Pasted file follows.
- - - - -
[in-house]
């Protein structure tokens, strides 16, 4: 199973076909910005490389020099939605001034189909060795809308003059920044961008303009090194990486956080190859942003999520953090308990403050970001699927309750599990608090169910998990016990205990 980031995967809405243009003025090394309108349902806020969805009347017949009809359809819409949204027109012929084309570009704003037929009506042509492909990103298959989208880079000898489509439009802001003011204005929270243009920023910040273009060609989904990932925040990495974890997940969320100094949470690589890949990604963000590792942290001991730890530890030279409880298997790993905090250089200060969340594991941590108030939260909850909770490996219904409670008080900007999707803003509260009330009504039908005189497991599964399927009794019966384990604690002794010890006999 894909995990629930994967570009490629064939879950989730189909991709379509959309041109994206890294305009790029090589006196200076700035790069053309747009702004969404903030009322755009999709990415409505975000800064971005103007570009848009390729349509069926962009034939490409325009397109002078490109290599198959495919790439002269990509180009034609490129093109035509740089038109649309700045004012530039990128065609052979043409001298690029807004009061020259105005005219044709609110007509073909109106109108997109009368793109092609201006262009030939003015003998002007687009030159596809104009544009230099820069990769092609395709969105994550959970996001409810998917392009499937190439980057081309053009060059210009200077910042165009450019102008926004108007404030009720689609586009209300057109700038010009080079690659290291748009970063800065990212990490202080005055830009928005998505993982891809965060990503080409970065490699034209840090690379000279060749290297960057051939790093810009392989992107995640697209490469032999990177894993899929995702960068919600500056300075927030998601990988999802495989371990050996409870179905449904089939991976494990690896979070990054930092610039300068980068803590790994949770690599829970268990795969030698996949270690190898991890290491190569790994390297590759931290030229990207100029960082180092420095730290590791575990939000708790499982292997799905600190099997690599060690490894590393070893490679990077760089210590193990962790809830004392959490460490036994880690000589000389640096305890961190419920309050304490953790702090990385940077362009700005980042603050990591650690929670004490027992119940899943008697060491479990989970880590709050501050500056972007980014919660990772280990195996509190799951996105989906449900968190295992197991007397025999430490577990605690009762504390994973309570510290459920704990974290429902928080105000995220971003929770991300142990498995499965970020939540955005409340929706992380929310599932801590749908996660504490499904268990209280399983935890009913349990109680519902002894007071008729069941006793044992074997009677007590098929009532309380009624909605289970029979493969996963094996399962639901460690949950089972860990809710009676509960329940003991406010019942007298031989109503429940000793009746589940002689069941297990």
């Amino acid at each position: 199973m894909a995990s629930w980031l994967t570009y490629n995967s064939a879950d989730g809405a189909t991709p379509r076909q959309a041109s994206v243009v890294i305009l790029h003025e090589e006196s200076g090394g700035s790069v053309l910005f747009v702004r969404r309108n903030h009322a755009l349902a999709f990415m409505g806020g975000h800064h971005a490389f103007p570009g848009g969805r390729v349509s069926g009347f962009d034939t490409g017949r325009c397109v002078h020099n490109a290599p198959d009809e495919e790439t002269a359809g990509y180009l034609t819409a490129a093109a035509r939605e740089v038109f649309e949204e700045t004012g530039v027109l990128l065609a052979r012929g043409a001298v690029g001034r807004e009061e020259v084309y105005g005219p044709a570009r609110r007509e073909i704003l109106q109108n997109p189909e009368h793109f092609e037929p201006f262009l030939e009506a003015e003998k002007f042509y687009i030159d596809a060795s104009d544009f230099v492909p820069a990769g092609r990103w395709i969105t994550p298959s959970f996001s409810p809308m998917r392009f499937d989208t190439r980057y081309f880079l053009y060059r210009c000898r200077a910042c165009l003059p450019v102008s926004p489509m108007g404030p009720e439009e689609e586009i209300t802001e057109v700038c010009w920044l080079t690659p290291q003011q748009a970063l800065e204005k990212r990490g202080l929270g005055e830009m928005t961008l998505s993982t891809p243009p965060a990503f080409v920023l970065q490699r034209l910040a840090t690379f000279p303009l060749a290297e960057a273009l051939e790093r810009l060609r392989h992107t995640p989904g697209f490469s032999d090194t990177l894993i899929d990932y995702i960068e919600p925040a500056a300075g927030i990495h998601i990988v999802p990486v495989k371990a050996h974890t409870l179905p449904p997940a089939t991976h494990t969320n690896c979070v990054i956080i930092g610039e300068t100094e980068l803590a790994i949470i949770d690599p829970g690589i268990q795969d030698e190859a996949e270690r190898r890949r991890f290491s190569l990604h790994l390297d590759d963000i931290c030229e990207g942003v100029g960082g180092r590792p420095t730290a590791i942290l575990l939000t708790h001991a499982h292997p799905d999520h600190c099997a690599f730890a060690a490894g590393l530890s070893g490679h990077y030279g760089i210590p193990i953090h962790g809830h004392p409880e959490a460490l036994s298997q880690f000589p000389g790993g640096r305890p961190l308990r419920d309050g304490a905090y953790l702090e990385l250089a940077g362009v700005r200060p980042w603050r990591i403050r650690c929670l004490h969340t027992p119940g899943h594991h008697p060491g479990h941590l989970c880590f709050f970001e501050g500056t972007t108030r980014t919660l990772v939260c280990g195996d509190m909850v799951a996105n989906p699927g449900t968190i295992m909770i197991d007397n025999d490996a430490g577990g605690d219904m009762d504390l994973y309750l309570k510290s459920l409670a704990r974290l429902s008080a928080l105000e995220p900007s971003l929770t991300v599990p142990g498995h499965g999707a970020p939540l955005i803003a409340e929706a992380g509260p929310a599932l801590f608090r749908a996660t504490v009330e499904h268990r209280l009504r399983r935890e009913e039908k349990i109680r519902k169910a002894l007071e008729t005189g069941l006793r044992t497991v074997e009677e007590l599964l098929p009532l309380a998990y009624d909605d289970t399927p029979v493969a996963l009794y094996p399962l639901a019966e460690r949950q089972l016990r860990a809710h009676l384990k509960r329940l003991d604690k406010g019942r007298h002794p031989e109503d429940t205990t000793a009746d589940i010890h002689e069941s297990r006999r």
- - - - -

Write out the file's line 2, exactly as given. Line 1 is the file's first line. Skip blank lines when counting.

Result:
């Protein structure tokens, strides 16, 4: 199973076909910005490389020099939605001034189909060795809308003059920044961008303009090194990486956080190859942003999520953090308990403050970001699927309750599990608090169910998990016990205990 980031995967809405243009003025090394309108349902806020969805009347017949009809359809819409949204027109012929084309570009704003037929009506042509492909990103298959989208880079000898489509439009802001003011204005929270243009920023910040273009060609989904990932925040990495974890997940969320100094949470690589890949990604963000590792942290001991730890530890030279409880298997790993905090250089200060969340594991941590108030939260909850909770490996219904409670008080900007999707803003509260009330009504039908005189497991599964399927009794019966384990604690002794010890006999 894909995990629930994967570009490629064939879950989730189909991709379509959309041109994206890294305009790029090589006196200076700035790069053309747009702004969404903030009322755009999709990415409505975000800064971005103007570009848009390729349509069926962009034939490409325009397109002078490109290599198959495919790439002269990509180009034609490129093109035509740089038109649309700045004012530039990128065609052979043409001298690029807004009061020259105005005219044709609110007509073909109106109108997109009368793109092609201006262009030939003015003998002007687009030159596809104009544009230099820069990769092609395709969105994550959970996001409810998917392009499937190439980057081309053009060059210009200077910042165009450019102008926004108007404030009720689609586009209300057109700038010009080079690659290291748009970063800065990212990490202080005055830009928005998505993982891809965060990503080409970065490699034209840090690379000279060749290297960057051939790093810009392989992107995640697209490469032999990177894993899929995702960068919600500056300075927030998601990988999802495989371990050996409870179905449904089939991976494990690896979070990054930092610039300068980068803590790994949770690599829970268990795969030698996949270690190898991890290491190569790994390297590759931290030229990207100029960082180092420095730290590791575990939000708790499982292997799905600190099997690599060690490894590393070893490679990077760089210590193990962790809830004392959490460490036994880690000589000389640096305890961190419920309050304490953790702090990385940077362009700005980042603050990591650690929670004490027992119940899943008697060491479990989970880590709050501050500056972007980014919660990772280990195996509190799951996105989906449900968190295992197991007397025999430490577990605690009762504390994973309570510290459920704990974290429902928080105000995220971003929770991300142990498995499965970020939540955005409340929706992380929310599932801590749908996660504490499904268990209280399983935890009913349990109680519902002894007071008729069941006793044992074997009677007590098929009532309380009624909605289970029979493969996963094996399962639901460690949950089972860990809710009676509960329940003991406010019942007298031989109503429940000793009746589940002689069941297990």